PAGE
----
Metamaterials: Nano antennas from        Asymmetric Split Ring Resonators (ASSRs)

Metamaterials can be described as materials (usually man-made) in which the geometrical arrangements and constituents are smaller than the wavelength of light that they interact with. These structural elements themselves are made of conventional materials, ultimately of normal atoms. Metamaterials represent the next level of structural organization of matter and can be designed to achieve advantageous and unusual electromagnetic properties.

They differ from photonic crystals in that photonic crystals are necessarily periodic and have structures with a repeat distance or lattice constant of the order of half the optical path length, while in metamaterials the  (nominal) lattice constant is less than half the optical path length. Also metamaterials need not be periodic.

At the optical scale, particularly in planar geometry, frequency selective surface or even nano antennas are valid descriptions. (The individual elements are size tuned for resonance at particular wavelengths). Also as we move through the frequency spectrum from RF through microwave, terahertz, infra red to visible, the ratio of  wavelength of light to structure size (nominal lattice constant) can reduce to around 5:1

Split Ring Resonators have been used in many areas of metamaterial research including the pioneering cloaking work in the microwave region. Here we use an extra split to give effectively two coupled resoantors. When exposed to IR light the induced electric field is concetrated at the ends of the arcs.

The asymmetric structures produce two resonances giving each a sharper peak (higher Q) than simple split rings. This is shown in the black trace above. (The spike around 4.3 microns is due to atmospheric CO2). The reflectance spectra for the above structures is coated with a test analyte, in this case the well known electron beam lithography resist, Poly(methyl methacrylate) (PMMA) is shown in red.  Two things to notice are, the large shift in wavelength caused by increasing the refractive index immediately above the rings, and secondly the extra feature at 5.8 micrometers. The latter is the enhanced signal from the molecular resonance in the PMMA ie the carbonyl resonance. This interaction is also known as a Fano resonance as it describes a fast Lorentz oscillator interacting with a slowly varying (in this case ASRR) oscillator. Both effects can be used for enhanced detection of organic materials.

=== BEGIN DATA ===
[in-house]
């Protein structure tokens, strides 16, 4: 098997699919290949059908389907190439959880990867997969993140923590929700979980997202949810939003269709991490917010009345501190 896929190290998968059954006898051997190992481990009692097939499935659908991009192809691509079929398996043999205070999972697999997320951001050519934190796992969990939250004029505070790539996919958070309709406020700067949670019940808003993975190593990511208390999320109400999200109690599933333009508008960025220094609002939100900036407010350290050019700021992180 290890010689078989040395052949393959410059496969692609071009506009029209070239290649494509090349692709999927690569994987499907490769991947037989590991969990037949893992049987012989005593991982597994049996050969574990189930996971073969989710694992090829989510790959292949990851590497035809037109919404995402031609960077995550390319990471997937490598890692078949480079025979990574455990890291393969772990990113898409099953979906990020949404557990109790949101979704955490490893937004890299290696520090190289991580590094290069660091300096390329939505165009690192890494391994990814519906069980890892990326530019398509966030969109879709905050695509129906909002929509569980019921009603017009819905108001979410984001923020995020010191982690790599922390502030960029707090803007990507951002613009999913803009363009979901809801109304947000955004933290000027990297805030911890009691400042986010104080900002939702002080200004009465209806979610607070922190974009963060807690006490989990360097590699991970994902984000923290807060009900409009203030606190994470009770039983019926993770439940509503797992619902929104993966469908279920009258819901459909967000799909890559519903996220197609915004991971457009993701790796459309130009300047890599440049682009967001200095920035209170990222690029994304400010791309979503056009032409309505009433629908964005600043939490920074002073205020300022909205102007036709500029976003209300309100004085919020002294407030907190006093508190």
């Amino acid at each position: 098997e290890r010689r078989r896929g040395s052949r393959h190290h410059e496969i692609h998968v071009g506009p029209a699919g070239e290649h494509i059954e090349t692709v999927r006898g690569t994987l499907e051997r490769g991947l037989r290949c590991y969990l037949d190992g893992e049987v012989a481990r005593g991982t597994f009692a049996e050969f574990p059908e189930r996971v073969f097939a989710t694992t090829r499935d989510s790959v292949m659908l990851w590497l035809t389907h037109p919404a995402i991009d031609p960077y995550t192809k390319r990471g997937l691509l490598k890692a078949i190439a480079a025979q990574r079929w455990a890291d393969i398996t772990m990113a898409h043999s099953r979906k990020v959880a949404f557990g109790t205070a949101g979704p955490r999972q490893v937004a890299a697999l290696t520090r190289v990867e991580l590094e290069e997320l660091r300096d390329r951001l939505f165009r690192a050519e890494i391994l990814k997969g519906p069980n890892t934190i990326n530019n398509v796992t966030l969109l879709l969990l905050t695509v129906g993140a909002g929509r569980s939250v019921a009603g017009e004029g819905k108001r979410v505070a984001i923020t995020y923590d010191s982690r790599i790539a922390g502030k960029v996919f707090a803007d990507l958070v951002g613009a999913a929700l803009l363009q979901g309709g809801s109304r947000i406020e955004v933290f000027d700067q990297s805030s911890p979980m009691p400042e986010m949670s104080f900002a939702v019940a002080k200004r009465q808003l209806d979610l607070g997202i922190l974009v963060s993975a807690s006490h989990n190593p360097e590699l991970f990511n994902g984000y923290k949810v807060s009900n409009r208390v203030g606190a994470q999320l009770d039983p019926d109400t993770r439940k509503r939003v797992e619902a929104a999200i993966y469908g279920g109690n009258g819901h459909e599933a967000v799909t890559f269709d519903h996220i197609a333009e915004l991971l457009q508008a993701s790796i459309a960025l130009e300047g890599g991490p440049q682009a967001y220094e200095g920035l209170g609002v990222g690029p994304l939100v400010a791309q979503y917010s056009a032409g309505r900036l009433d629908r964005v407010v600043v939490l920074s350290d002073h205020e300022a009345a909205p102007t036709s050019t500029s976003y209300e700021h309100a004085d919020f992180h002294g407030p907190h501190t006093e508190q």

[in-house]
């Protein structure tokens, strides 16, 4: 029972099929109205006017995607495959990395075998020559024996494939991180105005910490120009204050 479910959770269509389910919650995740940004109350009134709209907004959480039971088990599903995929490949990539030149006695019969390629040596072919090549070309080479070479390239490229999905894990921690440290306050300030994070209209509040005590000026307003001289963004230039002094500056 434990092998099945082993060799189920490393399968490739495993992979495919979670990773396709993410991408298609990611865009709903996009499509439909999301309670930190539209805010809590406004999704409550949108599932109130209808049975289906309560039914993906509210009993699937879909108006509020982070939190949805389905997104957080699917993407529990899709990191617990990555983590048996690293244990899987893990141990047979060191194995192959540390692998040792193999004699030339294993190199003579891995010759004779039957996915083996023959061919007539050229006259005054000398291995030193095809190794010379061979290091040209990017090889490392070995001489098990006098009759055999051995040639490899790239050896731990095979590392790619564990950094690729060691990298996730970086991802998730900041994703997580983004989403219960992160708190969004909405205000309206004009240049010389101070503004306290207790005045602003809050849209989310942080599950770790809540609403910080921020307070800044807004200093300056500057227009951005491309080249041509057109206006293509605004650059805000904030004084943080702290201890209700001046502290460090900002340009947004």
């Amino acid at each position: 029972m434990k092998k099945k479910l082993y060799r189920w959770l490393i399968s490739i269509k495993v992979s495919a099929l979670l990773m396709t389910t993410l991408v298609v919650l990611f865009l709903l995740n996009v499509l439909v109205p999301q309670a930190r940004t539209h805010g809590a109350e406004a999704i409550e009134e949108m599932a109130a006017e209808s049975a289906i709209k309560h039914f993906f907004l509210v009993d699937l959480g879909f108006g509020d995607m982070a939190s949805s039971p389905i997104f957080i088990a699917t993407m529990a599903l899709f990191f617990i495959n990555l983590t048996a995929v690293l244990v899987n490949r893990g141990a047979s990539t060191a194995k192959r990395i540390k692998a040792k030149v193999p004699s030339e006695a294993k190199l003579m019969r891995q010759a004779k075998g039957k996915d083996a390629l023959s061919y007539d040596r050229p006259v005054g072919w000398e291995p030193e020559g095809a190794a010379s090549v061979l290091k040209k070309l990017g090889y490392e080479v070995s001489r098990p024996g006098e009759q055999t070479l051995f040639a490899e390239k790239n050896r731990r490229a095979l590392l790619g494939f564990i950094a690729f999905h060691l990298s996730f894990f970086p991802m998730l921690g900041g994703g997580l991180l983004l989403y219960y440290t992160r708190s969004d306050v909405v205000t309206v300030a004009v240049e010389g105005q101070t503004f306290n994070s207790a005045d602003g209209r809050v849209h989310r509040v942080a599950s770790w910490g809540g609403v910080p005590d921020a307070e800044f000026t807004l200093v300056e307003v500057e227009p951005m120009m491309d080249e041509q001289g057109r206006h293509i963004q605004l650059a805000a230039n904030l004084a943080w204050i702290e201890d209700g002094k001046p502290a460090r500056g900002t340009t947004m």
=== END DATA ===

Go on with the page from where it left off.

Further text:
• Dr Nigel P Johnson
  • Dr Basudev Lahiri
  • Dr Ali Khokhar
  • Prof Richard De La Rue
  • Prof Scott McMeekin


  • 'Resonance hybridization in nanoantenna arrays based on asymmetric split-ring Resonators',         Basudev Lahiri, Scott G. McMeekin, Richard M. De La Rue, and Nigel P. Johnson , Applied Physics Letters 98, 153116 (2011)
  • 'Asymmetric split ring resonators for optical sensing of organic materials',                                           Basudev Lahiri, Ali Z. Khokhar, Richard M. De La Rue, Scott G. McMeekin and Nigel P. Johnson Optics Express. Vol. 17, Issue 2, pp. 1107-1115, (2009)
  • 'Magnetic response of split ring resonators (SRRs) at visible frequencies',
    Basudev Lahiri, Scott G. McMeekin, Ali Z. Khokhar, Richard M. De La Rue and
    Nigel P. Johnson, Optics Express Vol 18 No3 (02-01-2010)
  • 'Impact of titanium adhesion layers on the response of arrays of metallic split-ring
    resonators (SRRs)', Basudev Lahiri, Rafal Dylewicz, Richard M. De La Rue and
    Nigel P. Johnson, Optics Express, 18(11), pp. 11202-11208, 24th May (2010).              
  • Metamaterials at Optical Frequencies: Fabrication and Measurements. Johnson NP, De La Rue RM, De La Rue SA  In: Applications of Metamaterials. Pub CRC Press, Ed Capolino F. Chapter 30:30.1-30.12 (2009) ISBN: 978-14200-5423-1